Anyone keen on seeing and experiencing the Caribbean “the way it used to be” would do well to head to Haiti. Just as the country’s serendipitous stagnation spawned what is today the world’s finest coffee (buy it here!), many other aspects of daily life, unsullied by outside influences, remain as they always have.
For instance, women and men throughout the country still balance heavy loads atop their heads while traveling by foot much as they used to do back home in St. Croix when I was kid; a rare sight in the Virgin Islands today.
You see another example in the image above.
I captured it in Petit Goave just before boarding a powerboat over to the sweetly secluded shores of Bananier Beach – a lone fisherman canoeing across the Bay of Petit Goave in the early-morning light much as his ancestors probably did for generations before him.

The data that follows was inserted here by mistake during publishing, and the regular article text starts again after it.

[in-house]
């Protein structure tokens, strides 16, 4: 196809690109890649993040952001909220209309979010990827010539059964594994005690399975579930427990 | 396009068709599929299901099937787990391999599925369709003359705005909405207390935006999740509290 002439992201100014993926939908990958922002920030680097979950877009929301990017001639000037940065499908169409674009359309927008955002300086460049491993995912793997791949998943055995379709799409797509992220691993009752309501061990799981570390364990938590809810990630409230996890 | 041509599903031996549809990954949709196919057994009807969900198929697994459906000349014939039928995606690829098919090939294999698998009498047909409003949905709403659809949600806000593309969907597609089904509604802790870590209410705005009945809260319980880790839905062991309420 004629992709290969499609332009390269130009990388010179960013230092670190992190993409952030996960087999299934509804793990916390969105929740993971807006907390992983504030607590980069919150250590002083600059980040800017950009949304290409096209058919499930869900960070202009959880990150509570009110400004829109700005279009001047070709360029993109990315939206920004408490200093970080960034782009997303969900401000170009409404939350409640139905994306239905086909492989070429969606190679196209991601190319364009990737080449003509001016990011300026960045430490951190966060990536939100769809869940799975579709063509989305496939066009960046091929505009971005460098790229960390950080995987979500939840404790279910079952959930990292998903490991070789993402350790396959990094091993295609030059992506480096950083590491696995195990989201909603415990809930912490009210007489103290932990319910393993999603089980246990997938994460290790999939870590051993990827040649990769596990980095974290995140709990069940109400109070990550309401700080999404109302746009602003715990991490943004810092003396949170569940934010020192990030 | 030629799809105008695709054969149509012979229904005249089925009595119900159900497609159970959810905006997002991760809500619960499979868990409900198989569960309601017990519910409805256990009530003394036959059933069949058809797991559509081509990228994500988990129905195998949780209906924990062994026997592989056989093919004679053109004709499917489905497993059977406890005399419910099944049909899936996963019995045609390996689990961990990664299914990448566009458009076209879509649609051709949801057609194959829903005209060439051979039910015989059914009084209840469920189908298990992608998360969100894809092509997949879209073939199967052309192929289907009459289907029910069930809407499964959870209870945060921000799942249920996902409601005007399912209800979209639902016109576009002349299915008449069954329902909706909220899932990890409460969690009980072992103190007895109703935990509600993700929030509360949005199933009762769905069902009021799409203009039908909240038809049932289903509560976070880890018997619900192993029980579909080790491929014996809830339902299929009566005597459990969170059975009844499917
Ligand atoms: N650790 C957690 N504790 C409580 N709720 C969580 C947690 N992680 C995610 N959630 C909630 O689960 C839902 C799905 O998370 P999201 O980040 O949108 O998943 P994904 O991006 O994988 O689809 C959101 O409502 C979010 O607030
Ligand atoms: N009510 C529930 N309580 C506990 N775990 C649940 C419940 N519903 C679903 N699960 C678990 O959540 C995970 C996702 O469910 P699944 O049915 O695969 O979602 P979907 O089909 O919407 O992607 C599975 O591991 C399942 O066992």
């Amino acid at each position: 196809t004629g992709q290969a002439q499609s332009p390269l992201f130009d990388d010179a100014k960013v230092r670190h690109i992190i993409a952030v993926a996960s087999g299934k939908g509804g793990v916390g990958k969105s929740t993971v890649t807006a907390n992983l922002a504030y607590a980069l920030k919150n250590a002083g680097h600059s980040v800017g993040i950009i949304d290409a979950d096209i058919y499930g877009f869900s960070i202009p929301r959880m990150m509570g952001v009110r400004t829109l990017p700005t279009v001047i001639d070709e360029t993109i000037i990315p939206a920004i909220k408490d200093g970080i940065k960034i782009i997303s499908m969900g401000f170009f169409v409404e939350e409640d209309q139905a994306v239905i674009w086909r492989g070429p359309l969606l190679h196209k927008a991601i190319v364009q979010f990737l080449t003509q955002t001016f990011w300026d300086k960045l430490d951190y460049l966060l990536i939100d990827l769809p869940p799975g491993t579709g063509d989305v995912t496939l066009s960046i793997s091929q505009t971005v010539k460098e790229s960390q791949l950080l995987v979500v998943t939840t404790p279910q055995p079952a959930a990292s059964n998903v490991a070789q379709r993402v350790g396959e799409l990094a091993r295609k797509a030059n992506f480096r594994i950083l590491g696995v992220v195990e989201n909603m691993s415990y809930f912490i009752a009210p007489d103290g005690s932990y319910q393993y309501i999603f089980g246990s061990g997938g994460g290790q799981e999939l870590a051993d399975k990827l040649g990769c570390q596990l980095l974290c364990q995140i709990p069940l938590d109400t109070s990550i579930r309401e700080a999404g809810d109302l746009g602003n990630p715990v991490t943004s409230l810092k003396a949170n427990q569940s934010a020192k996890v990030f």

It’s not so much the act, though, that speaks to the past as the canoe itself.
Crafted from one singular tree trunk, the canoe, like this one, hearkens back to a centuries-old Taino Indian boat-building tradition once dominant throughout all of the West Indies.
When you visit Haiti’s celebrated National Museum in Port-au-Prince, you’ll see images and a full-scale model of just this very same type of boat in an exhibit highlighting Hispaniola’s earliest Taino inhabitants.
Seeing it still in use, though, really brings some of that history to life in a way you just can’t experience anywhere else.